MacronutrientsNewsletterPublic Health

Saturated fat & Parkinson’s Disease

Executive Summary

* A Swedish population study reviewed the association between dietary fat intake and the incidence of Parkinson's Disease (PD) in 41,597 people over an average of 17.6 years.

* The study claimed that higher saturated fat intake might be associated with an increased risk of PD, but that there were no associations with total fat, monounsaturated fat, or polyunsaturated fat. This makes little sense if one knows basic facts about fat.

* An association with dairy foods and PD might explain the finding for saturated fat alone, but the study only mentioned dairy twice.

* I looked for the best recent evidence on dairy foods and PD (as the researchers should have done). There is evidence for an association between milk intake and PD, but only in men. There is evidence for an association between low-fat dairy products and PD, but not high-fat dairy products. This undermines the saturated fat finding.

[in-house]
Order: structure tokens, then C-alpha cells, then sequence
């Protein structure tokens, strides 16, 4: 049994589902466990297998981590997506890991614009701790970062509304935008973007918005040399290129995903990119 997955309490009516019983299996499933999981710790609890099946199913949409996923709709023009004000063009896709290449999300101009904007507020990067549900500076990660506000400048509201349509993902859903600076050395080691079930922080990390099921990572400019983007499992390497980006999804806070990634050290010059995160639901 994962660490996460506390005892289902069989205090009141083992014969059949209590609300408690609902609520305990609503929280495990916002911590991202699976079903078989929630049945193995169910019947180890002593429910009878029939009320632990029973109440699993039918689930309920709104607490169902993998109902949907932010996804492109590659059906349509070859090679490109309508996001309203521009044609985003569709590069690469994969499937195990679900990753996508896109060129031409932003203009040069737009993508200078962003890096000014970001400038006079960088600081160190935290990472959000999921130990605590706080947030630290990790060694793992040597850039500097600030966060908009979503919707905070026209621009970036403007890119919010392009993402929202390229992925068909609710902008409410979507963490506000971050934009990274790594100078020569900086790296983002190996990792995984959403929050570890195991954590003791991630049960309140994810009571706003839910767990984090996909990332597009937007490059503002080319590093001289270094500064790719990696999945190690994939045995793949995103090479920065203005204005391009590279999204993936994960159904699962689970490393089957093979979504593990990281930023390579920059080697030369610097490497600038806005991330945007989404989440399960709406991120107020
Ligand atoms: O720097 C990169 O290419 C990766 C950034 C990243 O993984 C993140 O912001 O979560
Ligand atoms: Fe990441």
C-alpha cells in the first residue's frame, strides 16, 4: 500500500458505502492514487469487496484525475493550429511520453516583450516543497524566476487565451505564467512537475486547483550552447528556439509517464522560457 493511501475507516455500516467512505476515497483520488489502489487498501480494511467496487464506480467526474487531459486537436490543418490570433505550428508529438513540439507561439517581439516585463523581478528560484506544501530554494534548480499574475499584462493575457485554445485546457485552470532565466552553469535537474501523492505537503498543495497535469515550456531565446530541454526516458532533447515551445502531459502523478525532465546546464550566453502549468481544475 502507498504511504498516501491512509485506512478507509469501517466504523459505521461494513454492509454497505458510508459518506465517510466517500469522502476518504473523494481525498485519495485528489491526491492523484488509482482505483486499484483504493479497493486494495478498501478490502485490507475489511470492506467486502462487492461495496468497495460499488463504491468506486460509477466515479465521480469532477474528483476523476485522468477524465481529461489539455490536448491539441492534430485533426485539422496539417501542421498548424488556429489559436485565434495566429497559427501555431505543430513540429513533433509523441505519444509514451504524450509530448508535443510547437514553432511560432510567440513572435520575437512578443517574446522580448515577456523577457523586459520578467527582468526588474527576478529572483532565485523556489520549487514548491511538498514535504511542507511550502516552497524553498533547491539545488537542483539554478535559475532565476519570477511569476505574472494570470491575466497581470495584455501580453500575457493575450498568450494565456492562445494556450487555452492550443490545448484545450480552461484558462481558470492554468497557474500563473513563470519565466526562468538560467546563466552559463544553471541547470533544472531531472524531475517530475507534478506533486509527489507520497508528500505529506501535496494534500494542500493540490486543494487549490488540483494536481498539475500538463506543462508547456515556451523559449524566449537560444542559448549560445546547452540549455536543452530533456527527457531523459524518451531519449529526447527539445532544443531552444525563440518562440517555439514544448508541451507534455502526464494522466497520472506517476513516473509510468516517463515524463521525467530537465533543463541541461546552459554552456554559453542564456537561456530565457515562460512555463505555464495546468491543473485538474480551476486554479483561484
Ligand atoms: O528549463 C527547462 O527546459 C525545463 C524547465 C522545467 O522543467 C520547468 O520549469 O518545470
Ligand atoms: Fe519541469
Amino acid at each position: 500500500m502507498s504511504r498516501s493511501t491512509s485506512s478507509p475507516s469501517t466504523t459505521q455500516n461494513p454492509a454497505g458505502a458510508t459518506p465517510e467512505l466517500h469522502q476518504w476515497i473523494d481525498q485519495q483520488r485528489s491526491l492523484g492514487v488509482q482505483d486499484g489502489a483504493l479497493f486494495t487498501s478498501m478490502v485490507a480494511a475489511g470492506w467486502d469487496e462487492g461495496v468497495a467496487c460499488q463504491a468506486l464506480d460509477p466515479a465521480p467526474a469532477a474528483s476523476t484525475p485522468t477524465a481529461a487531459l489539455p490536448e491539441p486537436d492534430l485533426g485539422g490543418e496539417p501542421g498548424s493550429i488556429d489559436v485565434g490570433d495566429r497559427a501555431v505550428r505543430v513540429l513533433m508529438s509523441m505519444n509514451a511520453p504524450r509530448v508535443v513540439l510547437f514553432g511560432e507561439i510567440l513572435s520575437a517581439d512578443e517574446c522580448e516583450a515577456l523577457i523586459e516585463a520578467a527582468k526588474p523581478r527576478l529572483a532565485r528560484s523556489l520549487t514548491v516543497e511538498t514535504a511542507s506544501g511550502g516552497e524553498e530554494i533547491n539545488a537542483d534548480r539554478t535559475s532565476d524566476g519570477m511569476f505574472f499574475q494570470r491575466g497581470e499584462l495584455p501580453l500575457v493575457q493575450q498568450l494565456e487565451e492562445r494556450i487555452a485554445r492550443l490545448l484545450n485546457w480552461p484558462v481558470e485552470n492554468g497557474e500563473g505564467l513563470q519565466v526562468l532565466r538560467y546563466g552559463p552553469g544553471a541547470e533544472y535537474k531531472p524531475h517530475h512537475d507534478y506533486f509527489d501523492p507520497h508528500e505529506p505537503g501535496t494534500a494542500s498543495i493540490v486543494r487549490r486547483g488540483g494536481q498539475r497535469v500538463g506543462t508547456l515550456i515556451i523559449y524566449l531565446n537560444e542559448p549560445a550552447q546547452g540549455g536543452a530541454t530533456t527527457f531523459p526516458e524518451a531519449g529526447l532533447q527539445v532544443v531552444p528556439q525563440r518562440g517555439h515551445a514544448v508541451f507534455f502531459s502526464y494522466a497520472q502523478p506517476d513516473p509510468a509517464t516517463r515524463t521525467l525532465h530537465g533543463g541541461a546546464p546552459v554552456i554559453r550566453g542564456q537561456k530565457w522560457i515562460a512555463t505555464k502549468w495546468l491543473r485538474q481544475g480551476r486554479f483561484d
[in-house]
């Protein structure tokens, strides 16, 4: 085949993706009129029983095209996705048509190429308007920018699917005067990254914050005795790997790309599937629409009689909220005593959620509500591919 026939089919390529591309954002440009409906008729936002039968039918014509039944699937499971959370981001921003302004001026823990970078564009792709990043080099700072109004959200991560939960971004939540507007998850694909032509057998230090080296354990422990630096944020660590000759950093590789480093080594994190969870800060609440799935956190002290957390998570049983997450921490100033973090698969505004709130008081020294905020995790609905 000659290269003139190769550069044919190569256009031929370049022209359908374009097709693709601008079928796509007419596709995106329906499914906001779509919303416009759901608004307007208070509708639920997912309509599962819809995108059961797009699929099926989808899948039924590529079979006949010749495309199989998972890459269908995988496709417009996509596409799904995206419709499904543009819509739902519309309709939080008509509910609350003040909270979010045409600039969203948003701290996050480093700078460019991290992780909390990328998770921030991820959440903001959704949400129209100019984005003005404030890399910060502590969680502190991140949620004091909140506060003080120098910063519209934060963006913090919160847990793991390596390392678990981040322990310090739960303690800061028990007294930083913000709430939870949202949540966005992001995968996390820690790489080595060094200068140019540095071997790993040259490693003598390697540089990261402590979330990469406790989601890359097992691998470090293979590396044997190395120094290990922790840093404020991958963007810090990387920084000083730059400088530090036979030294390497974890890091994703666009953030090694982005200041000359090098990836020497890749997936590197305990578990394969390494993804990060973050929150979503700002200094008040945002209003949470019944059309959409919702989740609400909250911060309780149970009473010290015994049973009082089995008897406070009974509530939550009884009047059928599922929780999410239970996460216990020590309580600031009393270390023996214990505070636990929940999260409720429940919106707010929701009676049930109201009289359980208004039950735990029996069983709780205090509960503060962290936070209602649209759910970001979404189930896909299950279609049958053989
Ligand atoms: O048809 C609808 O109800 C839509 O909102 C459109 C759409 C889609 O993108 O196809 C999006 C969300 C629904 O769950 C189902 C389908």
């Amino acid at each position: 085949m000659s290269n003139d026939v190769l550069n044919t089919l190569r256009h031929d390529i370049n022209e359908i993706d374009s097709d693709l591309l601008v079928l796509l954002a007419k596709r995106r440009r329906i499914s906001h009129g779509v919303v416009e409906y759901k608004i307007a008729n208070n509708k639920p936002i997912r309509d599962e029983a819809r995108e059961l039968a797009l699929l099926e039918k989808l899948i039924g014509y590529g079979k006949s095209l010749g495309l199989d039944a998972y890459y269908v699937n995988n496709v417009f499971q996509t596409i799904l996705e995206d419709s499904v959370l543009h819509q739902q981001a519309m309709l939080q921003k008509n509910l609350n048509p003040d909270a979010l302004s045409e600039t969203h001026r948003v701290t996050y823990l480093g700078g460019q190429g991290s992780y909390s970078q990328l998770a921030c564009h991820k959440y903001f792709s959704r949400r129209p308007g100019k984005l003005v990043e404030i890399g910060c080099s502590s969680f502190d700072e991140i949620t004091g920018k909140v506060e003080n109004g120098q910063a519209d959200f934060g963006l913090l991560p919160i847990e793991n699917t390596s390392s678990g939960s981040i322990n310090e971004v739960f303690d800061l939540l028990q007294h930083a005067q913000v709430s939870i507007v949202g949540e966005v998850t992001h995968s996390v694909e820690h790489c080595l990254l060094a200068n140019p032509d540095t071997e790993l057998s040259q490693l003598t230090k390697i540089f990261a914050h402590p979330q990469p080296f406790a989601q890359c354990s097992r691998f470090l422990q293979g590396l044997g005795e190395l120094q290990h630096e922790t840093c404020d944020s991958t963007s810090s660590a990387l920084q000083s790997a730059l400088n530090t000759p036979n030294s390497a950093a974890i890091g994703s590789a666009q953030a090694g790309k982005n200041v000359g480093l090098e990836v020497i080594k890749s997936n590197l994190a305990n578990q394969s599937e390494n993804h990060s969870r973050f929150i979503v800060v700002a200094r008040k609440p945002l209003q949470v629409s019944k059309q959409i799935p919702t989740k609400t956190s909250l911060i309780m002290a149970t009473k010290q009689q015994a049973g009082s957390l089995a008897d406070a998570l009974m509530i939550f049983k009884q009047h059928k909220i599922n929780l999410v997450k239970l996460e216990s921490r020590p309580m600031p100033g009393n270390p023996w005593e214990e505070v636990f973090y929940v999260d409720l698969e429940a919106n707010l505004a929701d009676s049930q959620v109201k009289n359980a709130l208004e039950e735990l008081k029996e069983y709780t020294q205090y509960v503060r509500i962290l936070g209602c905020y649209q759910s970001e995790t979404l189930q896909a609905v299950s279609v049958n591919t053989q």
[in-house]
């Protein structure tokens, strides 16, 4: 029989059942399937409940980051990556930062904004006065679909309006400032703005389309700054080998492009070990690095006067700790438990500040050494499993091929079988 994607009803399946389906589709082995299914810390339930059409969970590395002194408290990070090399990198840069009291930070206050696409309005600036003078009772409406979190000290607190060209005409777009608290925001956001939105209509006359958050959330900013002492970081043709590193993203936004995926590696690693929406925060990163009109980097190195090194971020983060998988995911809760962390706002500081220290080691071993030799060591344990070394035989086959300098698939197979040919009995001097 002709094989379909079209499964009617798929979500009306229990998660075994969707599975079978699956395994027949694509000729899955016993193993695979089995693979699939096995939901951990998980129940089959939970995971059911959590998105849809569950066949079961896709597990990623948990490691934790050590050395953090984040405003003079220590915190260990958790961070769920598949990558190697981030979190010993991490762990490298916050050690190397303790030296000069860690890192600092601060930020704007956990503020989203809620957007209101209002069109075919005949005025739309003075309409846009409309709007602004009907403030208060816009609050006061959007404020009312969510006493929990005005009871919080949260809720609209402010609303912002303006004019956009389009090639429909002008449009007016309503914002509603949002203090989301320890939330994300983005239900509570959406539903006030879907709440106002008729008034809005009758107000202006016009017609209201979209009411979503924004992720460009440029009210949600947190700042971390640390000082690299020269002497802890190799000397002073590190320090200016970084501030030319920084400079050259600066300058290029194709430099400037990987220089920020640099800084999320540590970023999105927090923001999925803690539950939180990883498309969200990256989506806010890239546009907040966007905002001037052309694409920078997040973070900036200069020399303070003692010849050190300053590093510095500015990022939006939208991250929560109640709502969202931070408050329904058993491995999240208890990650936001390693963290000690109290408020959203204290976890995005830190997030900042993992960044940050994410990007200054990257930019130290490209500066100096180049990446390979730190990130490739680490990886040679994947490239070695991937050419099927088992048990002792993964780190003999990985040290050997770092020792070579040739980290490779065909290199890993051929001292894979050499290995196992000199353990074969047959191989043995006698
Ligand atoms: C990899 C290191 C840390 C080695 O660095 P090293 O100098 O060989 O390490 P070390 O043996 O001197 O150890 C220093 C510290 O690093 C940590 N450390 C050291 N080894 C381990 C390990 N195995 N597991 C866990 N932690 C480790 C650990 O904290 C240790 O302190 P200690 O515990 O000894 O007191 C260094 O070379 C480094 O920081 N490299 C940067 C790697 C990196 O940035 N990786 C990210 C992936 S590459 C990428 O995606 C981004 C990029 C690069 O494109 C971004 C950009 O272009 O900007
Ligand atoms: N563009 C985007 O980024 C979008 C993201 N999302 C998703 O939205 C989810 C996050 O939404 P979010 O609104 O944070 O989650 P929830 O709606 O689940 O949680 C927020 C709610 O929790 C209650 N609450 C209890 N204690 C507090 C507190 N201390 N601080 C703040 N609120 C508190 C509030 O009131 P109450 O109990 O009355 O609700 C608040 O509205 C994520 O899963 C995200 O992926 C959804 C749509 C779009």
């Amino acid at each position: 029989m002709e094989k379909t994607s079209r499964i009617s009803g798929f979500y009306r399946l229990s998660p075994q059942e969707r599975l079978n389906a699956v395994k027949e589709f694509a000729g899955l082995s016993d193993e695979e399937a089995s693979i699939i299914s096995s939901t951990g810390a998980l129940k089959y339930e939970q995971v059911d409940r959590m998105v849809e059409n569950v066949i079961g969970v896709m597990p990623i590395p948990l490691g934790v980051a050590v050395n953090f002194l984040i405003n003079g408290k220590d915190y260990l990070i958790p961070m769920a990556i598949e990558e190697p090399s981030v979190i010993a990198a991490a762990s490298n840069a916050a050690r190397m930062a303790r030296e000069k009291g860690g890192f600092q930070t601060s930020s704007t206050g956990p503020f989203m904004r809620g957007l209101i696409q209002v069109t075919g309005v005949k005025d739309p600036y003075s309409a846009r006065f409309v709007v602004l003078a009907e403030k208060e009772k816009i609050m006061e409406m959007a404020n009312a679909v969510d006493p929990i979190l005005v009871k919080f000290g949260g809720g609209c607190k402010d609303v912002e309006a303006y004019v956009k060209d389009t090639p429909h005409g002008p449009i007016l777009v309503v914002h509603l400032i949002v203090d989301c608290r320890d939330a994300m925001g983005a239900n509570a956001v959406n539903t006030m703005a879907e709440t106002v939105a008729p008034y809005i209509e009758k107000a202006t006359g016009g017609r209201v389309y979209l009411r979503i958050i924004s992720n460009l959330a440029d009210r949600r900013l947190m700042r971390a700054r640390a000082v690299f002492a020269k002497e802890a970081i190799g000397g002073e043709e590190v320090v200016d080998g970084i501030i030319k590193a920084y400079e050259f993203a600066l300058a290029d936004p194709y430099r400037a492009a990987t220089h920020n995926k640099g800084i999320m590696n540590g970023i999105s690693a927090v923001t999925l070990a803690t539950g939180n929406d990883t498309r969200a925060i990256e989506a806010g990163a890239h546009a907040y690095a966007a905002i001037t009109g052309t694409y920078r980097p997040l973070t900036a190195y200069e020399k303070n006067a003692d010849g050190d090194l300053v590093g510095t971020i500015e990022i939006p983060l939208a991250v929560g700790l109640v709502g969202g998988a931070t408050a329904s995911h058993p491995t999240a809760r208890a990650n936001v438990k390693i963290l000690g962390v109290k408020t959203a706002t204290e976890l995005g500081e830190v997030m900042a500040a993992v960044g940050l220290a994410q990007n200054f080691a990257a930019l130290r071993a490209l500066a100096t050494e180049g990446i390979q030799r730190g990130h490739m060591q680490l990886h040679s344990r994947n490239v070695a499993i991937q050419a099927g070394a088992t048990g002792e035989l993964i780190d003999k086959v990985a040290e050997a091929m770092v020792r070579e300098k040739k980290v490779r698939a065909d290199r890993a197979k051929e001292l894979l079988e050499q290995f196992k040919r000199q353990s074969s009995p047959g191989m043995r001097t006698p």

* The study has the usual flaws of population studies. The relative vs absolute risk was a key issue with this study. Incident rates were approximately 100 in 200,000 person years.

* No plausible mechanisms were proposed for the saturated fat finding (or the milk findings).

* I enjoyed reviewing this topic and found a number of risk factors for PD (and protective factors), which have far greater benefit or risk ratios than anything related to fat.

* This study should not deter people from saturated fat (which is in virtually every food), and it should not deter people from dairy foods (which provide valuable nutrients.)


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